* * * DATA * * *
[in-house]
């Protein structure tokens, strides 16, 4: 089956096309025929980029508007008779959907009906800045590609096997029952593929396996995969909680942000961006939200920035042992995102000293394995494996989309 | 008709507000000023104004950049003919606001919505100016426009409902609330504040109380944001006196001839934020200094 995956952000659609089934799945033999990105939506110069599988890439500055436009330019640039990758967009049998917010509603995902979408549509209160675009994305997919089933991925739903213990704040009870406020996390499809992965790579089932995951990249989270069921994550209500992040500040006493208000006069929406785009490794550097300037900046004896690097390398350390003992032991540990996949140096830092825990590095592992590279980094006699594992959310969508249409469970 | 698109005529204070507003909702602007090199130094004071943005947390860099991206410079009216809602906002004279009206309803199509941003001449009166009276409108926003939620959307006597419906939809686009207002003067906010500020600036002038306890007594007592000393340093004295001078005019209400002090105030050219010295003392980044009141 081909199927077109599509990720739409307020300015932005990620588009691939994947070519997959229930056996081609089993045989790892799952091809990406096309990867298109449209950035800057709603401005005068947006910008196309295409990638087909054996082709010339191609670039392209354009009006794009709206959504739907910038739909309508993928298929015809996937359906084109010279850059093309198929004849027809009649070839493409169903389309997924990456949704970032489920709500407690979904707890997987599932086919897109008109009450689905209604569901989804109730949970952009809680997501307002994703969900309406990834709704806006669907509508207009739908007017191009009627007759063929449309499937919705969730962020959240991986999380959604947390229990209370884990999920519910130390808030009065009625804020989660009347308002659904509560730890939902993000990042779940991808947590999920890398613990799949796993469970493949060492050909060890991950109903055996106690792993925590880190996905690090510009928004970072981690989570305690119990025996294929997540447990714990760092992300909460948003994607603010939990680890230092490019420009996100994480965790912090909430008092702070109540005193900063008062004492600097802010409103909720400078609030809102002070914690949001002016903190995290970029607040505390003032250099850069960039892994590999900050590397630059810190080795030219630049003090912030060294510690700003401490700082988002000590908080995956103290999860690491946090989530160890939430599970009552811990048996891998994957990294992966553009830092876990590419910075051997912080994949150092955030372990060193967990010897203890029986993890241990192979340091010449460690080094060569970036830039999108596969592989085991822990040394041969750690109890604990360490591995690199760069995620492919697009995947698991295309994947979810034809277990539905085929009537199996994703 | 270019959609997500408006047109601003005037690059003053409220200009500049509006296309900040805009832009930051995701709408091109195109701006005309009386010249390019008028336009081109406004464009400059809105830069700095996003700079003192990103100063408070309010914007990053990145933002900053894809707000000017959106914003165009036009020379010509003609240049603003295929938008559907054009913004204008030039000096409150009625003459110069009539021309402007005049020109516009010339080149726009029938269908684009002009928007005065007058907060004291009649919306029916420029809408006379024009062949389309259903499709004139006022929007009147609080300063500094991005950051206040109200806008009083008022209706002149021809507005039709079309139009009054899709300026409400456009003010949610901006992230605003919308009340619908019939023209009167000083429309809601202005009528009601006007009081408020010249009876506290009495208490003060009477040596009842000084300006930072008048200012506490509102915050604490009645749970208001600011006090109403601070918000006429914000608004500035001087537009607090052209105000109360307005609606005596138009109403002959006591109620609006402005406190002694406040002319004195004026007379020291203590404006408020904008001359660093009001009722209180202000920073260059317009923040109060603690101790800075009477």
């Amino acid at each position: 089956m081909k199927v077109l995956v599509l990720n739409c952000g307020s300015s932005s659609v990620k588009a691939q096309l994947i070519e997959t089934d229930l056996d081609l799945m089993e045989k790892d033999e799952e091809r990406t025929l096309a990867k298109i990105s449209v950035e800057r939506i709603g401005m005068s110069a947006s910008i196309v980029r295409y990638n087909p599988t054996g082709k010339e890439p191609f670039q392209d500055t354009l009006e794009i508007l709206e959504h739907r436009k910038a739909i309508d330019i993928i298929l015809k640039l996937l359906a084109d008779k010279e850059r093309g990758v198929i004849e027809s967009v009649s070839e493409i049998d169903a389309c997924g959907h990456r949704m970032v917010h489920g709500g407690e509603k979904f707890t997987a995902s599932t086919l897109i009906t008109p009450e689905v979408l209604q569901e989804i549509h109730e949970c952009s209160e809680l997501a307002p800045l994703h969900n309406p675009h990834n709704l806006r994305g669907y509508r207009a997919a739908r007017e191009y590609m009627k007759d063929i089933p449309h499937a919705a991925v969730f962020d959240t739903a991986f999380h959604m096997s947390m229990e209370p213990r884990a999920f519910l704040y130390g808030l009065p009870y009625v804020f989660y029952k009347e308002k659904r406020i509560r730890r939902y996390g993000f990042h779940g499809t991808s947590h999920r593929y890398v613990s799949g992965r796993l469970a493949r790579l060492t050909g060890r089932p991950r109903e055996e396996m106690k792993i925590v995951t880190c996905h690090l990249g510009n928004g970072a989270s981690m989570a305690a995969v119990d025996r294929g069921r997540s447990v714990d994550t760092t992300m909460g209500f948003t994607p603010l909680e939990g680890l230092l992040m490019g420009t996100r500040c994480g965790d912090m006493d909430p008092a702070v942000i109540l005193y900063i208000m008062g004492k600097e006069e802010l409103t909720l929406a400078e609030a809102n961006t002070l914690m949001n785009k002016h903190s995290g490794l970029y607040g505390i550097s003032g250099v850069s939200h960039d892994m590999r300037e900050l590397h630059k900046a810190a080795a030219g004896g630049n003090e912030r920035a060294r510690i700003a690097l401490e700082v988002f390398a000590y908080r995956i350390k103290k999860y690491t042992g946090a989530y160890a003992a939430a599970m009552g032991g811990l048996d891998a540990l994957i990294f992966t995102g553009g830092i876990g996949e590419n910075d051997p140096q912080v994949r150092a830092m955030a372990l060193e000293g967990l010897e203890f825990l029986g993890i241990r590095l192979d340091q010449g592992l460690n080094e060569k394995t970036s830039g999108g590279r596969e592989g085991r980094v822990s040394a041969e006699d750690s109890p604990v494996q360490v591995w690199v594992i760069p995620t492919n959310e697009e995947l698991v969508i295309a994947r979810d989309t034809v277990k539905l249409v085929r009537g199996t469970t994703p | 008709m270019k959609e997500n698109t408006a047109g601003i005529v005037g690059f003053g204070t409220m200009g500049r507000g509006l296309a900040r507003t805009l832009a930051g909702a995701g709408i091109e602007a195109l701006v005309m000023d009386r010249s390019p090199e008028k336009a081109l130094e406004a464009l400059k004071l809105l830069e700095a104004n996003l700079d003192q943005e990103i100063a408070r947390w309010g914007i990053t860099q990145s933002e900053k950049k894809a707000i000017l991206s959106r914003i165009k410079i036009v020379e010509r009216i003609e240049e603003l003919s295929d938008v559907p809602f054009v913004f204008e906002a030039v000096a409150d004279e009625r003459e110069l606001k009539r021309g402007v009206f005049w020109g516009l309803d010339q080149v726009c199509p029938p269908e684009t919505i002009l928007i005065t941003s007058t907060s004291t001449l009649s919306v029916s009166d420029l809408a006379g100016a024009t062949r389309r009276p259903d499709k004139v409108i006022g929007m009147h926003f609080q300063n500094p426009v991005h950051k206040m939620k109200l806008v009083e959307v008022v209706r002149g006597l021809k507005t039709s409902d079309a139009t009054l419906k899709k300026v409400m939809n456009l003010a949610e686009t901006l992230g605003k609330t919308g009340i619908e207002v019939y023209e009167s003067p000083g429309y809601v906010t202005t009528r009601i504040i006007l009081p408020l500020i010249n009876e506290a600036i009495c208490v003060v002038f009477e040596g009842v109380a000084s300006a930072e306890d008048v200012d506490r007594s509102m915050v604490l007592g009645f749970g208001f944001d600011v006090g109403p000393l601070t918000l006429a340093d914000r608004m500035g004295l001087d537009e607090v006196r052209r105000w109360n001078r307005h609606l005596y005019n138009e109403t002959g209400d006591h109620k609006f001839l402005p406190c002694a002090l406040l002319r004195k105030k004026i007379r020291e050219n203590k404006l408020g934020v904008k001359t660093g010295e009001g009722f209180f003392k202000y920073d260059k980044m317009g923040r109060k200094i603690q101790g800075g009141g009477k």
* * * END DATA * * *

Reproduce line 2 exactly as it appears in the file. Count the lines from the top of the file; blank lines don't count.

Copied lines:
């Protein structure tokens, strides 16, 4: 089956096309025929980029508007008779959907009906800045590609096997029952593929396996995969909680942000961006939200920035042992995102000293394995494996989309 | 008709507000000023104004950049003919606001919505100016426009409902609330504040109380944001006196001839934020200094 995956952000659609089934799945033999990105939506110069599988890439500055436009330019640039990758967009049998917010509603995902979408549509209160675009994305997919089933991925739903213990704040009870406020996390499809992965790579089932995951990249989270069921994550209500992040500040006493208000006069929406785009490794550097300037900046004896690097390398350390003992032991540990996949140096830092825990590095592992590279980094006699594992959310969508249409469970 | 698109005529204070507003909702602007090199130094004071943005947390860099991206410079009216809602906002004279009206309803199509941003001449009166009276409108926003939620959307006597419906939809686009207002003067906010500020600036002038306890007594007592000393340093004295001078005019209400002090105030050219010295003392980044009141 081909199927077109599509990720739409307020300015932005990620588009691939994947070519997959229930056996081609089993045989790892799952091809990406096309990867298109449209950035800057709603401005005068947006910008196309295409990638087909054996082709010339191609670039392209354009009006794009709206959504739907910038739909309508993928298929015809996937359906084109010279850059093309198929004849027809009649070839493409169903389309997924990456949704970032489920709500407690979904707890997987599932086919897109008109009450689905209604569901989804109730949970952009809680997501307002994703969900309406990834709704806006669907509508207009739908007017191009009627007759063929449309499937919705969730962020959240991986999380959604947390229990209370884990999920519910130390808030009065009625804020989660009347308002659904509560730890939902993000990042779940991808947590999920890398613990799949796993469970493949060492050909060890991950109903055996106690792993925590880190996905690090510009928004970072981690989570305690119990025996294929997540447990714990760092992300909460948003994607603010939990680890230092490019420009996100994480965790912090909430008092702070109540005193900063008062004492600097802010409103909720400078609030809102002070914690949001002016903190995290970029607040505390003032250099850069960039892994590999900050590397630059810190080795030219630049003090912030060294510690700003401490700082988002000590908080995956103290999860690491946090989530160890939430599970009552811990048996891998994957990294992966553009830092876990590419910075051997912080994949150092955030372990060193967990010897203890029986993890241990192979340091010449460690080094060569970036830039999108596969592989085991822990040394041969750690109890604990360490591995690199760069995620492919697009995947698991295309994947979810034809277990539905085929009537199996994703 | 270019959609997500408006047109601003005037690059003053409220200009500049509006296309900040805009832009930051995701709408091109195109701006005309009386010249390019008028336009081109406004464009400059809105830069700095996003700079003192990103100063408070309010914007990053990145933002900053894809707000000017959106914003165009036009020379010509003609240049603003295929938008559907054009913004204008030039000096409150009625003459110069009539021309402007005049020109516009010339080149726009029938269908684009002009928007005065007058907060004291009649919306029916420029809408006379024009062949389309259903499709004139006022929007009147609080300063500094991005950051206040109200806008009083008022209706002149021809507005039709079309139009009054899709300026409400456009003010949610901006992230605003919308009340619908019939023209009167000083429309809601202005009528009601006007009081408020010249009876506290009495208490003060009477040596009842000084300006930072008048200012506490509102915050604490009645749970208001600011006090109403601070918000006429914000608004500035001087537009607090052209105000109360307005609606005596138009109403002959006591109620609006402005406190002694406040002319004195004026007379020291203590404006408020904008001359660093009001009722209180202000920073260059317009923040109060603690101790800075009477």